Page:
Family of U.S. Hostage Killed in Botched Strike Blasts the White House
Aid worker Warren Weinstein’s family says the Obama administration is balking at the price tag under a law the president signed to compensate families of American hostages.
The family of an American aid worker who was taken hostage by al Qaeda and later killed in a botched U.S. counterterrorism operation says the Obama administration is refusing to follow a law passed to provide compensation for relatives of hostages because it views the price tag in his case as too high.
That law, tucked into the behemoth spending bill President Barack Obama signed in December, stipulated up to $10,000 dollars per day of captivity for the Americans taken hostage at the U.S. embassy in Iran in 1979. Warren Weinstein, an aid worker in Pakistan who was abducted by al Qaeda in 2011, was held for 1,251 days before he was killed by an errant U.S. airstrike in January of last year, which means his family would theoretically be eligible for up to $12,510,000.
“They say that it’s different,” the family’s attorney, John Brownlee, told Foreign Policy in an interview Friday. “What’s different is that all the Iranian hostages came home safely, and what’s different here is that Dr. Weinstein was killed, and despite that, they refuse to follow what our view is the law.”
While declining to discuss how much money was offered by the White House, Brownlee added, “Set aside the killing by a U.S. counterterrorism strike — just the captivity alone, they won’t even recognize.”
National Security Council spokesman Ned Price acknowledged that when Obama announced Weinstein’s death in April 2015, the administration said it would provide an unspecified “condolence payment.”
“We did so knowing that no dollar figure could ever bring back their loved ones,” Price told Foreign Policy in a statement. “Out of respect for the privacy of these families — and because this is an ongoing process — we have no further details to share at this time.”
Obama himself took to the podium in the White House briefing room last April to personally apologize for U.S. forces accidentally killing Weinstein and Lo Porto, months before.
“As president and as commander-in-chief, I take full responsibility for all our counterterrorism operations, including the one that inadvertently took the lives of Warren and Giovanni,” he said. “I profoundly regret what happened. On behalf of the United States government, I offer our deepest apologies to the families.”
At the time, Obama said he and U.S. officials had been near certain that no civilians were present when the decision was made to strike an al Qaeda compound in the Afghanistan-Pakistan border region in January of 2015.
“It is a cruel and bitter truth that in the fog of war generally and our fight against terrorists specifically, mistakes — sometimes deadly mistakes — can occur,” Obama said in his April announcement, adding he had ordered a full review and pledging any necessary changes would be made. But what sets the U.S. apart, he said, “is our willingness to confront squarely our imperfections and to learn from our mistakes.”
The administration has come under heavy criticism for its increasing reliance on both drone strikes against specific targets and also so-called signature strikes, which involves using lethal force even when Washington doesn’t know the identities of who they are killing.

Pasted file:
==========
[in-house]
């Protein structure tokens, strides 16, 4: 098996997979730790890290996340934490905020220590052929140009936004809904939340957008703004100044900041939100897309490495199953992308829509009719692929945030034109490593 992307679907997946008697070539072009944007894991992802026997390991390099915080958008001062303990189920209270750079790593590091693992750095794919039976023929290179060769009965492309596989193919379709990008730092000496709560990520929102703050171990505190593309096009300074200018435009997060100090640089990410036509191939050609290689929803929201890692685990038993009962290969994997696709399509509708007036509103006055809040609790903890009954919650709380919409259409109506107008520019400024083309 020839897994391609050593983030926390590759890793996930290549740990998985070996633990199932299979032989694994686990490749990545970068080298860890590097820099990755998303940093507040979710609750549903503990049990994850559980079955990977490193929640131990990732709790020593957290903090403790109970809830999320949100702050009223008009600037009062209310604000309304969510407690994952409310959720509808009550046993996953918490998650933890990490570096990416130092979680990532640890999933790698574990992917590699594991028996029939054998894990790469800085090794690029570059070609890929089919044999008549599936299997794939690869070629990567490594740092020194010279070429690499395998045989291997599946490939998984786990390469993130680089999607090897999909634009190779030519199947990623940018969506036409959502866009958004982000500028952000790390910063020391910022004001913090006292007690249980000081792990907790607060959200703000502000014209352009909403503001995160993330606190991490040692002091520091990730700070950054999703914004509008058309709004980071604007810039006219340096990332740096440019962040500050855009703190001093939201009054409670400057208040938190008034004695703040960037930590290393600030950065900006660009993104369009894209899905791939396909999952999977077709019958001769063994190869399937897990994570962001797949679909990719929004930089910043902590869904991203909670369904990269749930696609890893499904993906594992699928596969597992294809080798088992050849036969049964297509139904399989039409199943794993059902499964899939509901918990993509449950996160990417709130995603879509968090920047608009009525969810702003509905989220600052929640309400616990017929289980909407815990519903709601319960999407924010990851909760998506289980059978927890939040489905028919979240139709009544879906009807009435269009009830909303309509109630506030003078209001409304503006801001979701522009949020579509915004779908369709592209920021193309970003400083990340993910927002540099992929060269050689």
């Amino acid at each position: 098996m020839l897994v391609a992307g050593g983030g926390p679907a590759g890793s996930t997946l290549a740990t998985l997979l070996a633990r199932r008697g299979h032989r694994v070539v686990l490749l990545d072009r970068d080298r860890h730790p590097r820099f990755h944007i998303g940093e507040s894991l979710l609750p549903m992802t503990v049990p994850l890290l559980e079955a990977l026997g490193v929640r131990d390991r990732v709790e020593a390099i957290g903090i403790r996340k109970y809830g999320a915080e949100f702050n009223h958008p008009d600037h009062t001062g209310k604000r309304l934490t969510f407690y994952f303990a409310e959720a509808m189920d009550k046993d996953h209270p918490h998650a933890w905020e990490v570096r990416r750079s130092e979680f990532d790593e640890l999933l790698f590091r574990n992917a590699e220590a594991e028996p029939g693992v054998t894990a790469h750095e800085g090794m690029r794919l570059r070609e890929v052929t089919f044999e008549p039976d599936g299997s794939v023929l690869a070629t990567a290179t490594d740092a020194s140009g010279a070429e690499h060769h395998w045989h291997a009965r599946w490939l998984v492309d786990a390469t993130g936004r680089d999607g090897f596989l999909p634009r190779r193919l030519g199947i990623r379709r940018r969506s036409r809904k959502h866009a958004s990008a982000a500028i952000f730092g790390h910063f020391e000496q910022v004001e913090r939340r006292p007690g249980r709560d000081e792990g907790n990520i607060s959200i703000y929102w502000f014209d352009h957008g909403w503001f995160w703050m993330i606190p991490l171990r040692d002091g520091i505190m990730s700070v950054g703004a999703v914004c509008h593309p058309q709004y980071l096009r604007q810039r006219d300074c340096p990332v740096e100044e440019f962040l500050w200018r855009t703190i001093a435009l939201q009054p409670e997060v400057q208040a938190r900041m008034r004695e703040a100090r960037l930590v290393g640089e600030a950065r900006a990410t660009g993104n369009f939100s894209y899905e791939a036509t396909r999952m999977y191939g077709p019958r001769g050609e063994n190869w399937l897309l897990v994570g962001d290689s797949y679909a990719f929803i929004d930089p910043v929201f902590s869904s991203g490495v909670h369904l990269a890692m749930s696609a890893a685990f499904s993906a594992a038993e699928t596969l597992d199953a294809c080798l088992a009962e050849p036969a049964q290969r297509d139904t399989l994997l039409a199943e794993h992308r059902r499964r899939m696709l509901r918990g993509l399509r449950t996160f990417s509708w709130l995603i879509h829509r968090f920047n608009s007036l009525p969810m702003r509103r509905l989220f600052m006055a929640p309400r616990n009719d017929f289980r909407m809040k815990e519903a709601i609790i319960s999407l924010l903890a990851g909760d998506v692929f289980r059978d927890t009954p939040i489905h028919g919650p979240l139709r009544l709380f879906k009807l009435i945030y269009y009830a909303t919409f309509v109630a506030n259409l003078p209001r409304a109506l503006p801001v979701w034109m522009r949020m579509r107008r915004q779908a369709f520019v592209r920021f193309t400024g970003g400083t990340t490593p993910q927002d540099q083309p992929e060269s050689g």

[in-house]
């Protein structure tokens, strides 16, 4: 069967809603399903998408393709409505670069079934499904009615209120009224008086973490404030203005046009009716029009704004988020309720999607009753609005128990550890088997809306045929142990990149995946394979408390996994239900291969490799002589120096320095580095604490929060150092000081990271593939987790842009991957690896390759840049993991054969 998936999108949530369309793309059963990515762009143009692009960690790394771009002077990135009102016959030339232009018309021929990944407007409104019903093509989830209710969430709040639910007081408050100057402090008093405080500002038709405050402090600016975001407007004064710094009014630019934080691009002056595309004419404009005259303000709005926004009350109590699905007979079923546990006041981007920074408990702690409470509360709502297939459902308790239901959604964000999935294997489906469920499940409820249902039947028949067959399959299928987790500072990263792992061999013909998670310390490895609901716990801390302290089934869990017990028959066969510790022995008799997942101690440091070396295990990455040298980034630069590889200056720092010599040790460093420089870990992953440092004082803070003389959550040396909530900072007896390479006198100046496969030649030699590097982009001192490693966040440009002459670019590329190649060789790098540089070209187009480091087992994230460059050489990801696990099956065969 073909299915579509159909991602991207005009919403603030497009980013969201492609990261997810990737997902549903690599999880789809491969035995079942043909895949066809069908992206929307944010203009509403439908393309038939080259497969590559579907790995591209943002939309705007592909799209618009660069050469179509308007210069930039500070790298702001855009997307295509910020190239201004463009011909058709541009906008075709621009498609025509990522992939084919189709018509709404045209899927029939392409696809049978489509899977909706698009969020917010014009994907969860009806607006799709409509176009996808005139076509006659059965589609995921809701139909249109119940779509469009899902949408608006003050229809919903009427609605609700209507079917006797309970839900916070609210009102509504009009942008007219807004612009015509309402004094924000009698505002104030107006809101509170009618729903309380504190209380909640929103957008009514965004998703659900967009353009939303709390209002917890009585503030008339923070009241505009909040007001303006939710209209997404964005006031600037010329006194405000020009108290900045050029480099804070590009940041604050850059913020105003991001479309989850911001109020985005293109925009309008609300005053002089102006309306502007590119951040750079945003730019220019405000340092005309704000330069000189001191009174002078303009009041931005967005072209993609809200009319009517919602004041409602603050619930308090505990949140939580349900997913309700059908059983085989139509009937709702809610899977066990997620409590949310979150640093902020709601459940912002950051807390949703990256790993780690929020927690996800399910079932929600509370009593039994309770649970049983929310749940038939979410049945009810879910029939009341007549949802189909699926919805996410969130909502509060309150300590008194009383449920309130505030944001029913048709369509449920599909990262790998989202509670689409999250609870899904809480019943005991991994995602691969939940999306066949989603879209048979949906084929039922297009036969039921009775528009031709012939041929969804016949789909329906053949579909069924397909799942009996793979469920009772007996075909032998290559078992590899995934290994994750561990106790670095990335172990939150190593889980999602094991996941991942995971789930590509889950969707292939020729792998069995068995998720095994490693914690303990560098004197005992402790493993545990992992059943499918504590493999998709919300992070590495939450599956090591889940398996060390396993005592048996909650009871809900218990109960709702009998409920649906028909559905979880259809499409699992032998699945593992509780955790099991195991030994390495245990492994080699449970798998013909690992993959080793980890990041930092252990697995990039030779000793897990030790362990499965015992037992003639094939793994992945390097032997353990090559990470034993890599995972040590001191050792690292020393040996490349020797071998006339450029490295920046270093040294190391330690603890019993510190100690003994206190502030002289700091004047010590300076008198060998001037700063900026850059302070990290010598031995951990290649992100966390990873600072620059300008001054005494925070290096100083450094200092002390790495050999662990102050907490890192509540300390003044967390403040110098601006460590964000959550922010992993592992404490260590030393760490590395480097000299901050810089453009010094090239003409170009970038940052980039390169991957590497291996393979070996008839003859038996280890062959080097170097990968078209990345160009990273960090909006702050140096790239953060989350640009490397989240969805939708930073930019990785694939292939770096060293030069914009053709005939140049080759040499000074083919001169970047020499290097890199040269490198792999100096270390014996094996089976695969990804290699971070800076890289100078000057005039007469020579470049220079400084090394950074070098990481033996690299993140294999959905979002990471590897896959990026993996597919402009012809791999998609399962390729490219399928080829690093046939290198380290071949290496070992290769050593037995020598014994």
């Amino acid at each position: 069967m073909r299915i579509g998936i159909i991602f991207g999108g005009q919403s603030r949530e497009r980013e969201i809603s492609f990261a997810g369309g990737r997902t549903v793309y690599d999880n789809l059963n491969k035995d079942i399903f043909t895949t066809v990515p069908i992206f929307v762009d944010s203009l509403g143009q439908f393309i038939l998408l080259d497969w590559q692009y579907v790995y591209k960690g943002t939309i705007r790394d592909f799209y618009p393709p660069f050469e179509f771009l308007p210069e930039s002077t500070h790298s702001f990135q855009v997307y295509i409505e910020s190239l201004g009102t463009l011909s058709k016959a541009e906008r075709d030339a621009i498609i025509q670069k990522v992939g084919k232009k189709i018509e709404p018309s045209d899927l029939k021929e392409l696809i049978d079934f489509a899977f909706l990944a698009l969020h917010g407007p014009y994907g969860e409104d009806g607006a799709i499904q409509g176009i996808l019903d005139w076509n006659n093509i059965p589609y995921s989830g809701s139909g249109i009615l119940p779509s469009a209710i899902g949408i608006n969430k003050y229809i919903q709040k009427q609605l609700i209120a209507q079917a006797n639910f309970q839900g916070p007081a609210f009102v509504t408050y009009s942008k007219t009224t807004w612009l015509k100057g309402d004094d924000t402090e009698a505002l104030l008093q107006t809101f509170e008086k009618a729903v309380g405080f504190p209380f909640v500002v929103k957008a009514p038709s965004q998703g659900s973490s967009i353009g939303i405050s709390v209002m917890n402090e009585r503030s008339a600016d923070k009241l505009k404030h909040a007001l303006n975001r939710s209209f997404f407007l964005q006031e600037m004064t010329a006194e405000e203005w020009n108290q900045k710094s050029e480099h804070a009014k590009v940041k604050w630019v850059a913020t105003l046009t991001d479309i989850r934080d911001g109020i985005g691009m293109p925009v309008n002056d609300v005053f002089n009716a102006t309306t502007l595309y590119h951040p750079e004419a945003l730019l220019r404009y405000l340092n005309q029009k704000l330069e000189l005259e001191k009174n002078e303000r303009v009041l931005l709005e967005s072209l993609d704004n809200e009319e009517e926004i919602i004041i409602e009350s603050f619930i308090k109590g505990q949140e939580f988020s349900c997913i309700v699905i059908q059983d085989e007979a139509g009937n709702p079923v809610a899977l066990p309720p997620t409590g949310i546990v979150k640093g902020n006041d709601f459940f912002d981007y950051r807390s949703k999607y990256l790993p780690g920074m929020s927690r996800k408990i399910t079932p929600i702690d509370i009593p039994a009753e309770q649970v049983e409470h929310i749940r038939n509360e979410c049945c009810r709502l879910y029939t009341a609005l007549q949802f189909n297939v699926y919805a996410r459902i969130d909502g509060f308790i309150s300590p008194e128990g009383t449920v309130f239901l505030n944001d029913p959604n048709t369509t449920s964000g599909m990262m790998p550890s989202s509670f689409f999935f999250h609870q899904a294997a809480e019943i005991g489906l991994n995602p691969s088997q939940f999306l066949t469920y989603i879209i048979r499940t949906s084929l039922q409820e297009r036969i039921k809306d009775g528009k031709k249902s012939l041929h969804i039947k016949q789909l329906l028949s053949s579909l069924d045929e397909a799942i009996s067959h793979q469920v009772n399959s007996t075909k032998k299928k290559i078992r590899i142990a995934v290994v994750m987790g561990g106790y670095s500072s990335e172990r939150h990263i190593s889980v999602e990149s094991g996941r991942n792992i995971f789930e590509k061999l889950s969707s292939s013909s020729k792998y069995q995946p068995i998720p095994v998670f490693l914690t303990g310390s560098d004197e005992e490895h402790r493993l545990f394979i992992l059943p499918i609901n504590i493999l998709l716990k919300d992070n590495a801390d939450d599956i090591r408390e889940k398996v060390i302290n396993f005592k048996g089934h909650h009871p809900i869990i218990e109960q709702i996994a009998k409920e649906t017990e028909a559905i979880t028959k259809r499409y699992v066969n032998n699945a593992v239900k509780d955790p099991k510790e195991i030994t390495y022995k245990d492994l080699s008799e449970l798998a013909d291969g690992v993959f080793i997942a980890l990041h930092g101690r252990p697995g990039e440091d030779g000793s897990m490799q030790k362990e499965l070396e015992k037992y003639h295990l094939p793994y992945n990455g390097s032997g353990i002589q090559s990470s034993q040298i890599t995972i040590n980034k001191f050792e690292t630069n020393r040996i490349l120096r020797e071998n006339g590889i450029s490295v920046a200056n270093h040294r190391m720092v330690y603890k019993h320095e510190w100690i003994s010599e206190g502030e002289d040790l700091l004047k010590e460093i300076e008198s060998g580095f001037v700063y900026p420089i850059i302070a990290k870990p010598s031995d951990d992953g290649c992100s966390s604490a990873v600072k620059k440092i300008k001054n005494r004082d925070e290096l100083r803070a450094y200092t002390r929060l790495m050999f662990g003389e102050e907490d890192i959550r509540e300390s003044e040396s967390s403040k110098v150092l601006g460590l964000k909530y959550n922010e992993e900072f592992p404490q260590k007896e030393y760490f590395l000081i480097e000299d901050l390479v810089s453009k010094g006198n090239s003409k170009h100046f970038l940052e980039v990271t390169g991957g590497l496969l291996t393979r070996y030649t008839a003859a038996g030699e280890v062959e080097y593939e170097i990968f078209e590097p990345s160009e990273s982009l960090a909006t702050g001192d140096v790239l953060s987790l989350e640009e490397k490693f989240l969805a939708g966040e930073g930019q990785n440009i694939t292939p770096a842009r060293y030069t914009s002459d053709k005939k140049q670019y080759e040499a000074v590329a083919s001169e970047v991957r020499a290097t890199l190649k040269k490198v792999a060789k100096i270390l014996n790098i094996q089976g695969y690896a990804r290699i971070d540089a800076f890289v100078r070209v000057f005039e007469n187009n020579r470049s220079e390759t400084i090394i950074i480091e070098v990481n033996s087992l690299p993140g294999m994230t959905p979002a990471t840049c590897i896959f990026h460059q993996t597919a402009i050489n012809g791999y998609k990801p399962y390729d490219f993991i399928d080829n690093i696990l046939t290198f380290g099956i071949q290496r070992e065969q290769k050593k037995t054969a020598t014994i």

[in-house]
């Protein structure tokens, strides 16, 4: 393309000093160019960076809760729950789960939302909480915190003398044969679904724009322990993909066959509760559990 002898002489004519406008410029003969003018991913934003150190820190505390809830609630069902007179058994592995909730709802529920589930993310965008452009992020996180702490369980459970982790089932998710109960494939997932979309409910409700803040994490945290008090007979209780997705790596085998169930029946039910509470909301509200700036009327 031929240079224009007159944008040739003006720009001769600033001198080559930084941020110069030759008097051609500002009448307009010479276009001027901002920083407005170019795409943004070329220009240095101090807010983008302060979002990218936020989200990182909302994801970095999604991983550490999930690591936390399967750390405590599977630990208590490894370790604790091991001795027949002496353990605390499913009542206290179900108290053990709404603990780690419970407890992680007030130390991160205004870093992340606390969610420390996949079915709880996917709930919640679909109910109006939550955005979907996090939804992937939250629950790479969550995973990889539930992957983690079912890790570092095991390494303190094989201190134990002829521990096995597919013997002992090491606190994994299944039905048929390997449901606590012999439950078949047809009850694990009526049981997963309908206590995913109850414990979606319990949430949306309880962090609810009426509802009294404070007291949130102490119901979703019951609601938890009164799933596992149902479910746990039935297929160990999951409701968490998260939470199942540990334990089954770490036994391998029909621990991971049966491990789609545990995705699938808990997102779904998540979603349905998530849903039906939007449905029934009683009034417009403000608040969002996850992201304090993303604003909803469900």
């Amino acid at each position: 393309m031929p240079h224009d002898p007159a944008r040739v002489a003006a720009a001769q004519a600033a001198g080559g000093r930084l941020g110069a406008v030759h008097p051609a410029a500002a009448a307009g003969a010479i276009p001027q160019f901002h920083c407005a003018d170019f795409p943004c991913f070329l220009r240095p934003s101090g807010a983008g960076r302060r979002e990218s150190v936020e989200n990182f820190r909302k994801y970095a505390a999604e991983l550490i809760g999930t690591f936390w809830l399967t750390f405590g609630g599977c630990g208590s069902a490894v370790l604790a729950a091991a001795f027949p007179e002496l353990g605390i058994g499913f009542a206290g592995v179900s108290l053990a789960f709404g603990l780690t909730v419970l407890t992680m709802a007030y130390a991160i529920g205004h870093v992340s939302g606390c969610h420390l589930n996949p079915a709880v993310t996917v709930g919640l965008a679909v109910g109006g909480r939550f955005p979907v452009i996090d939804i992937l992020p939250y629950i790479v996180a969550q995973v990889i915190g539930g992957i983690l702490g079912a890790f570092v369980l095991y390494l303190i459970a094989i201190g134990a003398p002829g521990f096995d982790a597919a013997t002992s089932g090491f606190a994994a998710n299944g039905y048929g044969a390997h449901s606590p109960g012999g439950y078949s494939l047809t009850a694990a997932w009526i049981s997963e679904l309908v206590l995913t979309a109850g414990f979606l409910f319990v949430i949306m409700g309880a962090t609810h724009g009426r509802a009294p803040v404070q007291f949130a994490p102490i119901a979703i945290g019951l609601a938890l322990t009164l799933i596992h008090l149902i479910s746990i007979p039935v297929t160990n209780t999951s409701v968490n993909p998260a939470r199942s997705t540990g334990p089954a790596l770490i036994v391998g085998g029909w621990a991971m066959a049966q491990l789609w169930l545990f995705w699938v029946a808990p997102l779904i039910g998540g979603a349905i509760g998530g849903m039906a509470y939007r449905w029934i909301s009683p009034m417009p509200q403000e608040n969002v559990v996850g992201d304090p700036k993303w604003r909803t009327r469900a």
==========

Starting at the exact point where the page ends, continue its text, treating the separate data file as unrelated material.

But the White House has defended the policy as preferable to putting U.S. troops on the ground in combat in places like Syria, Yemen, and Pakistan. The Pentagon recently announced it has relaxed certain rules around such airstrikes to ramp up the pace of the U.S-led air campaign against ISIS in Iraq and Syria.
Families of other Americans taken hostage by ISIS and other terror groups have also been highly critical of the Obama White House’s response.
Weinstein’s family said in its statement Friday that they were “frustrated and saddened” by Obama administration officials not meeting promises of compensation “which would help us to move on by concluding our interactions with the federal government over this matter.”
“Every day that they drag their feet and refuse to provide us with the sense of closure that we so badly need only furthers the pain that we feel and worsens the ordeal that they have put us through,” the family said.
Asked for a response to the family’s claims, NSC spokeswoman Emily Horne initially directed Foreign Policy to statements from White House spokesman Josh Earnest in January, some three months prior, in which he said the case had enabled the government to “develop some better tools to more effectively engage with families who are in this tragic situation,” noting reforms announced this past summer, including a central hostage response group under the NSC.
But according to the Weinstein family, this engagement has not improved. “It was our hope that changes would be made to their policies so that no family would ever have to experience a loss like we have,” the family said, “and it is our hope now that no family will ever have to deal with the ongoing lack of resolution with which we have been presented.”
Brownlee said that to his knowledge, no White House official has ever spoken to Weinstein’s widow or the family about the reforms.
“This isn’t what the family asked for, this is what the president the United States said he would do. They’ve never demanded compensation,” he said, adding that Obama’s message in April doesn’t seemed to have translated to his CIA, chief of staff or counselor’s office. “All we’re asking is that they do what president telling them to do.”
Photo credit: MANDEL NGAN / Staff